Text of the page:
Happy Hump Day, Coaches. We’ve got three new stories for you.
1. Four Things a Coach Must Do the Day the Season Ends (FNF Coaches)
We actually did this story a few years ago, but it’s certainly appropriate today as most coaches are making the transition into the offseason. For this story, we talked to four legendary coaches and simply posed the question, “What is the first thing you HAVE to do the day after the season ends?”
Jerry Pezzetti has been coaching for 50-plus seasons, most of it at Ankeny Centennial (Iowa). He is one of two coaches in Iowa high school history to reach the 400-victory career milestone. The first thing he does each offseason is take inventory of equipment and initiate the process of updating any unsafe gear.
“I go through every piece of equipment,” Pezzetti said. “We’re a Riddell team for helmets. I have Riddell come in and inspect every helmet from eighth grade through varsity. We make our orders by Christmas so we’ll have everything by the time we start in the spring.”
Good Counsel (Md.) head coach Bob Milloy, 75, is always looking to grow in the profession. Each offseason, he invites college coaches to his campus for recruiting visits. In exchange for the opportunity to recruit his players, Milloy often asks the visiting coaches to provide some tips on the X’s and O’s of the game.
“I watch a lot of college games, and see different schemes,” Milloy said. “When they come here, I’ll have questions for them. I call in my coaches and say, ‘Why don’t you go up to the white board and show us this play?’”
What is the first thing you do after your season ends?
2. Training a Coaching Staff and Year-Round Responsibilities (CoachTube)
Many of us are starting to map out our offseason schedule, and this is a topic that can’t be overlooked.
The first step in any offseason plan should be self-evaluation. That includes evaluating your coaching staff and looking for ways to delegate to help your assistants develop into better coaches.
Coach Jason McManus has video showing you what his offensive coaching staff do in the off-season, during the week, at weekend coaches meetings, and what their scouting duties are.
Coach Jason McManus was a college coach for 12 years before becoming the offensive coordinator at South Pointe High School in South Carolina. Playing in the highest classification, South Pointe won four consecutive state titles, had a 55-5 record including a 26-game win streak, and was ranked No. 6 in the country by USA Today.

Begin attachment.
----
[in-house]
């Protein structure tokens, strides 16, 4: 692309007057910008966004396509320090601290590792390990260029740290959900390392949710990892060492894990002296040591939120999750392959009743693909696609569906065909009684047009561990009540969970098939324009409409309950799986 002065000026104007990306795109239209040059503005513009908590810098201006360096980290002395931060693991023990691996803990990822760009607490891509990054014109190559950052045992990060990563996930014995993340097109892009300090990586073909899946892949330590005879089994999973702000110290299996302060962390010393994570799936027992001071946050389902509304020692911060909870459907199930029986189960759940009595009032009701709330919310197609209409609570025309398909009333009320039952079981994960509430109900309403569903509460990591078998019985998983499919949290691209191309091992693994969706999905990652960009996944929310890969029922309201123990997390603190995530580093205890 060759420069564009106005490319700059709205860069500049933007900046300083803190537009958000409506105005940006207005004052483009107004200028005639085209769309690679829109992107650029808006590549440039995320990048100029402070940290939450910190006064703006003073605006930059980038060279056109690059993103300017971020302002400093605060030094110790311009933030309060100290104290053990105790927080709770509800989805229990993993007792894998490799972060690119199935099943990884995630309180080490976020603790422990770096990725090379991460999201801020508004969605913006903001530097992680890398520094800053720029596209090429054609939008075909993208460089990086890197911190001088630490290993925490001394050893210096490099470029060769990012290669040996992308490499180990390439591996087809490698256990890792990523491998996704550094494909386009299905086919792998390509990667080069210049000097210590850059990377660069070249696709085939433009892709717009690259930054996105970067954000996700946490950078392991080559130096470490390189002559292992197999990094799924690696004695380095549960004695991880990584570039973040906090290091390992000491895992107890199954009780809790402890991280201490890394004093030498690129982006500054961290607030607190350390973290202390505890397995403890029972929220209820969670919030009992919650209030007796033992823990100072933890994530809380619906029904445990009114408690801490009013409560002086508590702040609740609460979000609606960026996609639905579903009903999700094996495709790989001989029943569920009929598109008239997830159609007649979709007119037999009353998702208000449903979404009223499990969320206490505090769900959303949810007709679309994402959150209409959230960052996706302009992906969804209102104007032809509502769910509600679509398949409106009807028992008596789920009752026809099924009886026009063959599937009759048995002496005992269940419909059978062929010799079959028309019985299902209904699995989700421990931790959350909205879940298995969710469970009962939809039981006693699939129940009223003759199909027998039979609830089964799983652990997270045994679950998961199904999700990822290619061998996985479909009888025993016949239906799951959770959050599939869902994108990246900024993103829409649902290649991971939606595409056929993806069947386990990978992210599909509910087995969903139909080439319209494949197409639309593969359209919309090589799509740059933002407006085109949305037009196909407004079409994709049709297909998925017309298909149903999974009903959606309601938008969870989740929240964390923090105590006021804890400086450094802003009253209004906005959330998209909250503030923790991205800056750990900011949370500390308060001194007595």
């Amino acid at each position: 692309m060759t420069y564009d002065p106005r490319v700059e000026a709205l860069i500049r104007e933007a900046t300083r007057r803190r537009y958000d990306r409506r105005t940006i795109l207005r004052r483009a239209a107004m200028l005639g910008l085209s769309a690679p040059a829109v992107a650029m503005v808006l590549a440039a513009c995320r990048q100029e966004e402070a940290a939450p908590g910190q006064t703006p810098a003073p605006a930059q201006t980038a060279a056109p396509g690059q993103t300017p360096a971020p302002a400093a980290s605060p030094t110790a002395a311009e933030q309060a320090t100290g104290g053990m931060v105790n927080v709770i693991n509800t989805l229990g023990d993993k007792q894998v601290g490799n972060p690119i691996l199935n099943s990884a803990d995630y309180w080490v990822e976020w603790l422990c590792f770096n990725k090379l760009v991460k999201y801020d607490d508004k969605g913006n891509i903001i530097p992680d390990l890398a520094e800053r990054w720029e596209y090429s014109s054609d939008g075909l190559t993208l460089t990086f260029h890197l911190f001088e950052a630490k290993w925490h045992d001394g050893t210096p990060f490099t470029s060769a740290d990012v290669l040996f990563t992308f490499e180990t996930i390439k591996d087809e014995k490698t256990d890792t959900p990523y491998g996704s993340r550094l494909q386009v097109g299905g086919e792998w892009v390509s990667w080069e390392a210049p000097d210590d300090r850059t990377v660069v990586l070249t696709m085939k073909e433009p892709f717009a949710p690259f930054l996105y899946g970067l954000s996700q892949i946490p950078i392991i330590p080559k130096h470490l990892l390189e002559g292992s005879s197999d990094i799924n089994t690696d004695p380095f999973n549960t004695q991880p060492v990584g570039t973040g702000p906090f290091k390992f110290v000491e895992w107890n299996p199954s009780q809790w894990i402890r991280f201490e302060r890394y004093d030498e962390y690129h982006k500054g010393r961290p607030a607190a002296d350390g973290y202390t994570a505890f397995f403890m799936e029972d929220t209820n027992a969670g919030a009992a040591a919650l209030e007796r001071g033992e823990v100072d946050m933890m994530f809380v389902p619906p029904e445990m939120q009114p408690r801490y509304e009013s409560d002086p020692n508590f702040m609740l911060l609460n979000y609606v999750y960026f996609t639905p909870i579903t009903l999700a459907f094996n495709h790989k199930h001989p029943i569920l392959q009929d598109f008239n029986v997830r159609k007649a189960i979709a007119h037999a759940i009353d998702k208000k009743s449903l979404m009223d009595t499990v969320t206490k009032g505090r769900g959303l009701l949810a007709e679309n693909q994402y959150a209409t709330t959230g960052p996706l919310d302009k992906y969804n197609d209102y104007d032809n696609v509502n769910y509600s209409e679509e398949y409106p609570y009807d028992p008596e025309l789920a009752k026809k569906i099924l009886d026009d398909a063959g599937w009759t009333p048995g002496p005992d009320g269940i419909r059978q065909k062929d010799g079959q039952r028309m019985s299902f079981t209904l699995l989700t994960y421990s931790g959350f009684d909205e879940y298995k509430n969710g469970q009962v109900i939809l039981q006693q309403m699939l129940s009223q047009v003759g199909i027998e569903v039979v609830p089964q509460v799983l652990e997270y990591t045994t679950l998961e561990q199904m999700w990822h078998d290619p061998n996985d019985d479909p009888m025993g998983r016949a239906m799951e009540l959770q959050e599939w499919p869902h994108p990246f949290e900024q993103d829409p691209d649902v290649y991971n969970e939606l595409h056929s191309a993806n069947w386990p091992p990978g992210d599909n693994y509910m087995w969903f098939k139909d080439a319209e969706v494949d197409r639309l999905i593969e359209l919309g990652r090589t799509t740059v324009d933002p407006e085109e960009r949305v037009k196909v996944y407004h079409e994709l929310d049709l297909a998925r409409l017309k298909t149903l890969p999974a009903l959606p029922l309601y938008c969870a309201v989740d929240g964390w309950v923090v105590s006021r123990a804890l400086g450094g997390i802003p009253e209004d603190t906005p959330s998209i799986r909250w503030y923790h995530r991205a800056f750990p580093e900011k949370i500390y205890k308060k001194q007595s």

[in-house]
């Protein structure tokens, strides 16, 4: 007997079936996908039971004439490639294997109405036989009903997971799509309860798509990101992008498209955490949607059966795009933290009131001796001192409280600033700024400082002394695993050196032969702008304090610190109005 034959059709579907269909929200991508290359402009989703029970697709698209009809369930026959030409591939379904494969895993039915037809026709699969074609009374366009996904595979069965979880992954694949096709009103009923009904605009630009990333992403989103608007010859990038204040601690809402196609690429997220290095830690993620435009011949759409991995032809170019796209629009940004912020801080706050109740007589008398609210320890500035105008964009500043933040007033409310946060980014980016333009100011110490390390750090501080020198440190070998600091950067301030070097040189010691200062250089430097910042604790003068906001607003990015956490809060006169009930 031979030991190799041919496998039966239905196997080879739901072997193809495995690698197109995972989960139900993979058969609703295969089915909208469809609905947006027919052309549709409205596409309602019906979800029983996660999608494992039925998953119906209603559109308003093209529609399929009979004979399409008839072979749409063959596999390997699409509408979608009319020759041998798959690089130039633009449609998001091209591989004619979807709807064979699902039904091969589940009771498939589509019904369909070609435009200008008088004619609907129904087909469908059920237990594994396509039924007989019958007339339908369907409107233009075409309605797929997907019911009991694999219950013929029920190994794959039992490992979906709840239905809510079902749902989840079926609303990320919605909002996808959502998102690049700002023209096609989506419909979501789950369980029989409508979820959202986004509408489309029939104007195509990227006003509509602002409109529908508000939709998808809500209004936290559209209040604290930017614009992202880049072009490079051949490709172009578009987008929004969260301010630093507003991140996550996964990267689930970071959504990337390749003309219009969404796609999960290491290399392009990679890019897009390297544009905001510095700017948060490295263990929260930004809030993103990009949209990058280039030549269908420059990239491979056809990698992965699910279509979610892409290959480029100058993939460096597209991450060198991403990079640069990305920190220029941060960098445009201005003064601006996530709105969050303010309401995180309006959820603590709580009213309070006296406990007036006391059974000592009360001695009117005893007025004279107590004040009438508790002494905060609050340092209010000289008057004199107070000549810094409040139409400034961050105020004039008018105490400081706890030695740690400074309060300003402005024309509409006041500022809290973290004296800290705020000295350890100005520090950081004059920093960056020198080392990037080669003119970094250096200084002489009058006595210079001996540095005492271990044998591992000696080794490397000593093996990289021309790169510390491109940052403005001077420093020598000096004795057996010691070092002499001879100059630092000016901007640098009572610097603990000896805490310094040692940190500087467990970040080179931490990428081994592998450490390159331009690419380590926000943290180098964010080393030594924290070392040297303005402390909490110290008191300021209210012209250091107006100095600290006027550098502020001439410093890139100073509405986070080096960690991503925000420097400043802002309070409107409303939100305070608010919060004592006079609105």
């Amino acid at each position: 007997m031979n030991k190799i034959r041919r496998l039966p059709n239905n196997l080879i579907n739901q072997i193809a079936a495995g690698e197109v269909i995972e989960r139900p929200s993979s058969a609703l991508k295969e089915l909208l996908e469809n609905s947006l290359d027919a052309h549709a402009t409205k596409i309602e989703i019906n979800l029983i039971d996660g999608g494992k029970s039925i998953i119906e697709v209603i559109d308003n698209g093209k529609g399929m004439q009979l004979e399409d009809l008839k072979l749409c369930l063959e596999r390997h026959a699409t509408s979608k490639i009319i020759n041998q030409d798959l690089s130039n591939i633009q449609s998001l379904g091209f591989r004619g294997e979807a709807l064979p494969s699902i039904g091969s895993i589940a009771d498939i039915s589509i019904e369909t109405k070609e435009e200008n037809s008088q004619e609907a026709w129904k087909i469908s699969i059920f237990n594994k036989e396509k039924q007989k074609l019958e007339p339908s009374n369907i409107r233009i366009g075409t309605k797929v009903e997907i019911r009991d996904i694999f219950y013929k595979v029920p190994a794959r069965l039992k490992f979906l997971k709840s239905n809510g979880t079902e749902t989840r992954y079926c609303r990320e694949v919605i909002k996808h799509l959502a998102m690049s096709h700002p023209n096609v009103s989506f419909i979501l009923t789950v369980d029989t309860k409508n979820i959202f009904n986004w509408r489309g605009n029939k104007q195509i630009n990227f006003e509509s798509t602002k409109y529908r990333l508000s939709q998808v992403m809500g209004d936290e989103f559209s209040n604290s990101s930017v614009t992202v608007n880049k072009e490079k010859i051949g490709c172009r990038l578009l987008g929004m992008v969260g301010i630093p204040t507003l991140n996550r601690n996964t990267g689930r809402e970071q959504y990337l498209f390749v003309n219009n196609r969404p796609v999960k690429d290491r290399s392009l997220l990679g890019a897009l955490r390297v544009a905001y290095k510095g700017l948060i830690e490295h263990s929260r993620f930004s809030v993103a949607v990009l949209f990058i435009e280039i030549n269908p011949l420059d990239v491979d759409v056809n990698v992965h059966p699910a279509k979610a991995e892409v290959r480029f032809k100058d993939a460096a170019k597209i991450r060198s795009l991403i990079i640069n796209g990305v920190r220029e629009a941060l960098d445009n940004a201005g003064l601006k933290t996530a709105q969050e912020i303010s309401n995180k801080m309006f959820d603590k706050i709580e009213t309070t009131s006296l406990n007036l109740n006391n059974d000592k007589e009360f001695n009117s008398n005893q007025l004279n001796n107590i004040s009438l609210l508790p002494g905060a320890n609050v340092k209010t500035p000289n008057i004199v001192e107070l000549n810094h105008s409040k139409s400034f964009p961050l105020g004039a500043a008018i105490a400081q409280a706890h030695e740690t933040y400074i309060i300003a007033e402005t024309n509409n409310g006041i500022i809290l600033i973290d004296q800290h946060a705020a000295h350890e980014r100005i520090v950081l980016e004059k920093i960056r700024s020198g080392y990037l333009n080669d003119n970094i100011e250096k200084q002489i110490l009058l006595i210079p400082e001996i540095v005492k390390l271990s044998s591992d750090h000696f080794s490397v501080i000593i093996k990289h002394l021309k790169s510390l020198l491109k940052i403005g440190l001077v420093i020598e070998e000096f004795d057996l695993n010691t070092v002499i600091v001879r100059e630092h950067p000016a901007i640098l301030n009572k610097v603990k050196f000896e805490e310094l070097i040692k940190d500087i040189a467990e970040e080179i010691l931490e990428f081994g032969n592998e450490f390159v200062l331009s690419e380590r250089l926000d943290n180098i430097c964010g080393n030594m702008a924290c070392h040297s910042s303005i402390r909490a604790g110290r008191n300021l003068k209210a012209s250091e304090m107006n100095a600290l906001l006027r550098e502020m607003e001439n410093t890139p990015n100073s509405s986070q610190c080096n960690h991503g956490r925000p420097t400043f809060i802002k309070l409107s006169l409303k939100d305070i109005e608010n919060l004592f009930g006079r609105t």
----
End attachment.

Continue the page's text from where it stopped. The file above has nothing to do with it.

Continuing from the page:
His offense runs an Air Raid RPO system.
What type of coaching content do you want to see in videos?
3. High school football team finds inspiration through boy with Down syndrome (The Morning Call)
We love these stories about high school football teams giving back — and maybe even getting something in return.
Ian Foerst is an Emmaus (Pa.) freshman with Down syndrome who has been included in the football program for the benefit of everyone involved. Even though he has never thrown a pass, carried the ball or made a tackle, Foerst became attached to the team and the team became attached to him. He came to practices and games and made sure to send the guys off on road trips with an encouraging smile.
“Ian’s bond with this team is unbelievable,” said Colin Foerst, Ian’s father. “To see a group of kids today back a child with special needs is amazing. I can tell you that in the schools I attended when I grew up, you walked right past a child with special needs and didn’t think anything about it.”
Emmaus football coach Harold Fairclough was on a state championship football team and coached a state championship team. He knows, however, that a prominent sport like the one he coaches is not just about championships. It’s about life lessons.
“Having Ian around has been great,” Fairclough said. “The kids appreciate him and have taken him under their wing. He helps us keep things in perspective. The excitement he shows after a practice or before a game puts a smile on everybody’s face.”
What do you do to make your program inclusive for any student in the school?